= Charles Snider: THE STRAWBERRY BRICKS GUIDE TO PROGRESSIVE ROCK. Snider reviews more than 100 prog albums in a "timeline" format from SGT. PEPPER to THE WALL. I think his timeline could have gone on a couple years longer. He has sentence-structure and punctuation problems, and sometimes mangles musicians' names and album titles. This makes me doubt his info when he mentions bands and albums I've never heard of. Discography mentions even more album-titles and artists, sometimes with more errors. Could have used a proofreader.
- Jerry Lucky: THE PROGRESSIVE ROCK FILES. Oh no. I read an early version of this and was so disgusted I've never bothered with Lucky's later updates. Lucky needed a proofreader badly -- he gets names, dates and titles wrong. There are MASSIVE misspellings, punctuation and sentence-structure mistakes that make the book a huge chore to read. TONS of opinions disguised as facts in a massively opinionated year-by-year recap. And Lucky spends way too much time defining prog and defending it from critics. BUT the whole last half of the book is a LONG list of prog artists and their albums, and Lucky includes dozens of acts I'd never heard of. This discography might be worth the price of the book.
- Joe Benson: UNCLE JOE'S GUIDE TO PROGRESSIVE ROCK. Uncle Joe thinks he knows a few things about prog because he's read the backs of a few album covers. But he didn't read far enough. This thin book covers the prog stars -- Pink Floyd, Genesis, Yes, ELP, Moodies, etc. -- but the information's available elsewhere, the discographies are paper-thin and the mistakes are huge. Don't bother.
AND: Amazon lists at least three expensive new prog-rock histories or overviews, at least one of which appears to be little more than a printout of Wikipedia web-pages about prog. Watch out....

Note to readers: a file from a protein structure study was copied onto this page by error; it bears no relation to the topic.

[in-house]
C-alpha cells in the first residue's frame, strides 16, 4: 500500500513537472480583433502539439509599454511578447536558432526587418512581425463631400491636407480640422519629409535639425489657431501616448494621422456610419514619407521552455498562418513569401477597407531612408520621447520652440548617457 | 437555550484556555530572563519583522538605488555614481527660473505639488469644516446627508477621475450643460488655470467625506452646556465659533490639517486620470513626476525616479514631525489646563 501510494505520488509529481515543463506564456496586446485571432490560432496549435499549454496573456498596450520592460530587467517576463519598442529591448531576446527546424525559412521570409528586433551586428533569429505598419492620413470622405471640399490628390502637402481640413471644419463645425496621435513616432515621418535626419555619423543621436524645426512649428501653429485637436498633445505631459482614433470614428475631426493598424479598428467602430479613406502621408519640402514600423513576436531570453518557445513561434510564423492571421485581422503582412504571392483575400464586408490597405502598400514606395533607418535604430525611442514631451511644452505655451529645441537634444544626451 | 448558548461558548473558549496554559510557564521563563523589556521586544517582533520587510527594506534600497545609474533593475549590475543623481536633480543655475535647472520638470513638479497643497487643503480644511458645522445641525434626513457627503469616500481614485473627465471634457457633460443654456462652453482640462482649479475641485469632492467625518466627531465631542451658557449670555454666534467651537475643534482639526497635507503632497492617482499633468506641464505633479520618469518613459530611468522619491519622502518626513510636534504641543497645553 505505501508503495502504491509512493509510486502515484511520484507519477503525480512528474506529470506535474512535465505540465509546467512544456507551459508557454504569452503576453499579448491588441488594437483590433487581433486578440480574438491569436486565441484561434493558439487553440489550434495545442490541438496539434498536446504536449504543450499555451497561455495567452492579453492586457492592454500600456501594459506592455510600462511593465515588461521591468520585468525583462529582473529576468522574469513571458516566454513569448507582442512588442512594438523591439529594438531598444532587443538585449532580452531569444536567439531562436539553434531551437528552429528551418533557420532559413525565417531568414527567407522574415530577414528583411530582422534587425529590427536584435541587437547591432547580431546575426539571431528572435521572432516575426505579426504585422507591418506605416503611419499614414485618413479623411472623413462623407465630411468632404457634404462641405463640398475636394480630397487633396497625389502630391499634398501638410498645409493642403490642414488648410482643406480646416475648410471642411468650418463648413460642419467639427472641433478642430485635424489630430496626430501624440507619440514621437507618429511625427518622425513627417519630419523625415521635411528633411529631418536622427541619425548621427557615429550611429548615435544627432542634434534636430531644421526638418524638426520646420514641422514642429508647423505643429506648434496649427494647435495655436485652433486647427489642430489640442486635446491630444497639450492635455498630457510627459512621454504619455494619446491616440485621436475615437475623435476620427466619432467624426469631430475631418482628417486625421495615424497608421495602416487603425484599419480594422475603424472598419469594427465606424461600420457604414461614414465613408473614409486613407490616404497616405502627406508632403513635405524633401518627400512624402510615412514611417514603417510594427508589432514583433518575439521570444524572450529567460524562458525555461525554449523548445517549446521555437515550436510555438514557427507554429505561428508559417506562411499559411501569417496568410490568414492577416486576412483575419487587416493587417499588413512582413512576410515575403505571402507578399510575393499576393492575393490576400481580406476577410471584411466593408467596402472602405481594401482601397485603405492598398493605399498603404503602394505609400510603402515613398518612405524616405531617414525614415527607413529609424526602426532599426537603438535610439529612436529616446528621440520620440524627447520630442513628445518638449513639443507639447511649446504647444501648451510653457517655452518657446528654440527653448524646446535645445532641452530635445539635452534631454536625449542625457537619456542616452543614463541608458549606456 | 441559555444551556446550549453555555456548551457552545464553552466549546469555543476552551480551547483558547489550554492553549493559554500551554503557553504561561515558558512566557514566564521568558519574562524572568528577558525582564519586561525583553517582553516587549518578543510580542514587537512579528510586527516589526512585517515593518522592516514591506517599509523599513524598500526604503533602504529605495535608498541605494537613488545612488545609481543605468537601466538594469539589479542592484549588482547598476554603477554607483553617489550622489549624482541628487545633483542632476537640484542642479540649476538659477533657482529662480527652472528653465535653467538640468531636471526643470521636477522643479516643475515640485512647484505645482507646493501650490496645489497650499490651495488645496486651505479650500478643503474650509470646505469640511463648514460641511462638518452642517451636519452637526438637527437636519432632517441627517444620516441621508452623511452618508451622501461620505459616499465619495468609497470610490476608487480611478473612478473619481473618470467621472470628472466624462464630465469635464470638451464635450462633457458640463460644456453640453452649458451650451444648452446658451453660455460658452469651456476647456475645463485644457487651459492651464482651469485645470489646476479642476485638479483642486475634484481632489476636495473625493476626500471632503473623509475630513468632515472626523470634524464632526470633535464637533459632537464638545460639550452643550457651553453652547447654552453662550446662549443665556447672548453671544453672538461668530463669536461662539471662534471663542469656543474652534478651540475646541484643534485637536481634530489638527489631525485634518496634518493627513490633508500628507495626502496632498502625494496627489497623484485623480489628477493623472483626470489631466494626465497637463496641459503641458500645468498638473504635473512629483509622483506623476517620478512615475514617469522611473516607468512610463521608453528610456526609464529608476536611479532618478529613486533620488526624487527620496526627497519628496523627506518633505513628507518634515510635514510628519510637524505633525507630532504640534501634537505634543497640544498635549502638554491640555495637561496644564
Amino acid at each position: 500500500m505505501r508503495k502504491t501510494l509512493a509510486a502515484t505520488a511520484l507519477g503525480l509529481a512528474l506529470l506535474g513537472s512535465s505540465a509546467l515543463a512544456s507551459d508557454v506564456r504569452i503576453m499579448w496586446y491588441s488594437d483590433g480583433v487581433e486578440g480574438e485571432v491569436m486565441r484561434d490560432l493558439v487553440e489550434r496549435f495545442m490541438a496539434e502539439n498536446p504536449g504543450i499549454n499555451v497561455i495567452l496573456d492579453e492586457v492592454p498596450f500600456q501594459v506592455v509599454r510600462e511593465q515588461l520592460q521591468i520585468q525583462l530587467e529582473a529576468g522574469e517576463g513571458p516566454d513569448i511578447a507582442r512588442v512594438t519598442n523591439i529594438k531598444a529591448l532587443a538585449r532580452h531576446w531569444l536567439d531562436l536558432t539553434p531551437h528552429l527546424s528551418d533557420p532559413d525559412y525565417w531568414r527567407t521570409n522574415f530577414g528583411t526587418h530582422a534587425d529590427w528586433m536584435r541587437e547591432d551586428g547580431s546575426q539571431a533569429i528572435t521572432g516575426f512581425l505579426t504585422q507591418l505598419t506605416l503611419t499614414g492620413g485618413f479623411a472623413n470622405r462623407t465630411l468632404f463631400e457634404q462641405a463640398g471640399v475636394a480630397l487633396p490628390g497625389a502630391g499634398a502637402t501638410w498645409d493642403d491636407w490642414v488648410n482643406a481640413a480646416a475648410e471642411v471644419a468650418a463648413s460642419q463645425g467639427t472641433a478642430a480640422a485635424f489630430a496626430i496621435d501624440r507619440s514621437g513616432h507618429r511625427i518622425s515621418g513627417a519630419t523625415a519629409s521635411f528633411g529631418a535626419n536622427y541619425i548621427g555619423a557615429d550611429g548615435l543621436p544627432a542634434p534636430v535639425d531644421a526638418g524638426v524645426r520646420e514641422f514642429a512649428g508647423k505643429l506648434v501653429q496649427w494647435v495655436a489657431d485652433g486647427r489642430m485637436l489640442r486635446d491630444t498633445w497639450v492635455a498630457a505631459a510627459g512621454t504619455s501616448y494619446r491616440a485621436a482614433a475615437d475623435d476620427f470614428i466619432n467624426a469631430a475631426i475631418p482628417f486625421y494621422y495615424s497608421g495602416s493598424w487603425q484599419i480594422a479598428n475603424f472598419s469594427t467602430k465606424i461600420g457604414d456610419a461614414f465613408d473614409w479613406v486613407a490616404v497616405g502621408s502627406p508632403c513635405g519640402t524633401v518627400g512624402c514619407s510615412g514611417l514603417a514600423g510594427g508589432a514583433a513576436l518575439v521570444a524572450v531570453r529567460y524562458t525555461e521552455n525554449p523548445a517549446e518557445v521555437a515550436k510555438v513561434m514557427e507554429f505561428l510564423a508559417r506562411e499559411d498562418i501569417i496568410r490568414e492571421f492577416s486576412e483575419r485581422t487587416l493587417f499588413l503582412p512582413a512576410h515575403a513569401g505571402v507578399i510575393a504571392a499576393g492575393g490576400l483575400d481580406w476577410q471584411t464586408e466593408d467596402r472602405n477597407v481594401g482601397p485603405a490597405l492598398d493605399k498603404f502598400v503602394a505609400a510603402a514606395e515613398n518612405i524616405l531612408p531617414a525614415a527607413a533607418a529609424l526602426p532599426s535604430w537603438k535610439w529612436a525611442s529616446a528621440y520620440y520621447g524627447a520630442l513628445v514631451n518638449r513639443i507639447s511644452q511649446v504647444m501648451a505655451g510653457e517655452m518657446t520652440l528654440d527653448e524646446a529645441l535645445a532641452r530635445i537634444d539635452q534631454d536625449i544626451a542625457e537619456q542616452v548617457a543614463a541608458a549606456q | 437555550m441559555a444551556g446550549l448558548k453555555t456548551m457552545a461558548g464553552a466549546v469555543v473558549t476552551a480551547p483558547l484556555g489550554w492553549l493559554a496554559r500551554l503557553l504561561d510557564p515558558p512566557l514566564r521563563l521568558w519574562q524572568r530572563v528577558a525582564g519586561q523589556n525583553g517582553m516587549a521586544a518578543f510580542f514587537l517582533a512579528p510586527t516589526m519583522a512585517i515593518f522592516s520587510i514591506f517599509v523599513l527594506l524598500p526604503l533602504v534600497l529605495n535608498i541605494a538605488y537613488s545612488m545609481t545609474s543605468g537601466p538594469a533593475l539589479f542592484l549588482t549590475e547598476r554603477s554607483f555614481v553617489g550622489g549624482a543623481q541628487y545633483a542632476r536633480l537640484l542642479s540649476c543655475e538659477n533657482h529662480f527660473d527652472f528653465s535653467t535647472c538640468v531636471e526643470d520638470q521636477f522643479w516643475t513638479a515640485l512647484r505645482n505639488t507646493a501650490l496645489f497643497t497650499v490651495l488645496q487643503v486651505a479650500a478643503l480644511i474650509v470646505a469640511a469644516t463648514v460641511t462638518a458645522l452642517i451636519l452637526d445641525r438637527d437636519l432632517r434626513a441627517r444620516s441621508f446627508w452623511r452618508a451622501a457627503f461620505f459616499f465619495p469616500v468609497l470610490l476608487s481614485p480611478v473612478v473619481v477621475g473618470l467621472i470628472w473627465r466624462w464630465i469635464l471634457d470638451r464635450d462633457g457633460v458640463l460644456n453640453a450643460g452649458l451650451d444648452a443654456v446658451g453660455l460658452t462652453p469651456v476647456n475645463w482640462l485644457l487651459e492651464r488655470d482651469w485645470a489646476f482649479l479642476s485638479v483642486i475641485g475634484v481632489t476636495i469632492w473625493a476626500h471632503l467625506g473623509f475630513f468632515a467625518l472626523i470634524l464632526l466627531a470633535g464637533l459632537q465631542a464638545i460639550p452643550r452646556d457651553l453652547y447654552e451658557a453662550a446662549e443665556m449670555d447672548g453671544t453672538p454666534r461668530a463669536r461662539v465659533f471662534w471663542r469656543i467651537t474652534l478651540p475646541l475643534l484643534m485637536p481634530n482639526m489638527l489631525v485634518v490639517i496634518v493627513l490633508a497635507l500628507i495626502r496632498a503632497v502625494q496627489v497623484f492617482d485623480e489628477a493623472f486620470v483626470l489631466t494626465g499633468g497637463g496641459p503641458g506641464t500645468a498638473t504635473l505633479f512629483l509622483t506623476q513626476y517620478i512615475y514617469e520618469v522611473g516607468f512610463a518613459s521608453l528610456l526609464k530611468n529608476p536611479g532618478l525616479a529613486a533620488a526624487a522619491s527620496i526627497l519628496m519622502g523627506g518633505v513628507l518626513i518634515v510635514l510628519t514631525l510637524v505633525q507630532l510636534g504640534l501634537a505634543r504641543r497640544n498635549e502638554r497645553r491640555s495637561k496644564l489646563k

ADDED 8 Jan 2017 -- Hey, I forgot about Jim DeRogatis's KALEIDOSCOPE EYES, a history and guide to psychedelic music. But DeRogatis isn't much of a progressive-rock fan -- at the end of his section on Prog, he says he considers most of it to have been "a bad trip." And it's a pretty spotty history from a rock critic who knows as much as DeRogatis does. Not heavily recommended. (Much later -- in the prog-rock essay collection YES IS THE ANSWER -- I learned DeRogatis is a closet Genesis fan. Strange....)

Monday, December 5, 2016


Thinking of starting a new blog for music fans with short attention spans. Like me. If I do it, I'll let you know. Suddenly I'm dying to write a bunch of SHORT reviews of albums I've got here in the house, reviews that cut through all the BS. Maybe I'll try a couple of experiments here.
Books first:
Legs McNeil and Gillian McCann's PLEASE KILL ME (1996) -- An oral history of Punk Rock, amusing and involving, and I read the whole thing (sort of from the middle outward) and had a good time. Some truly appalling and hilarious behavior detailed inside. But it wasn't really my scene. Still think somebody should compile an oral history of progressive rock, and then we could see if the behavior by musicians a generation earlier was any worse. (I think it was probably just as bad, they just didn't ANNOUNCE it.)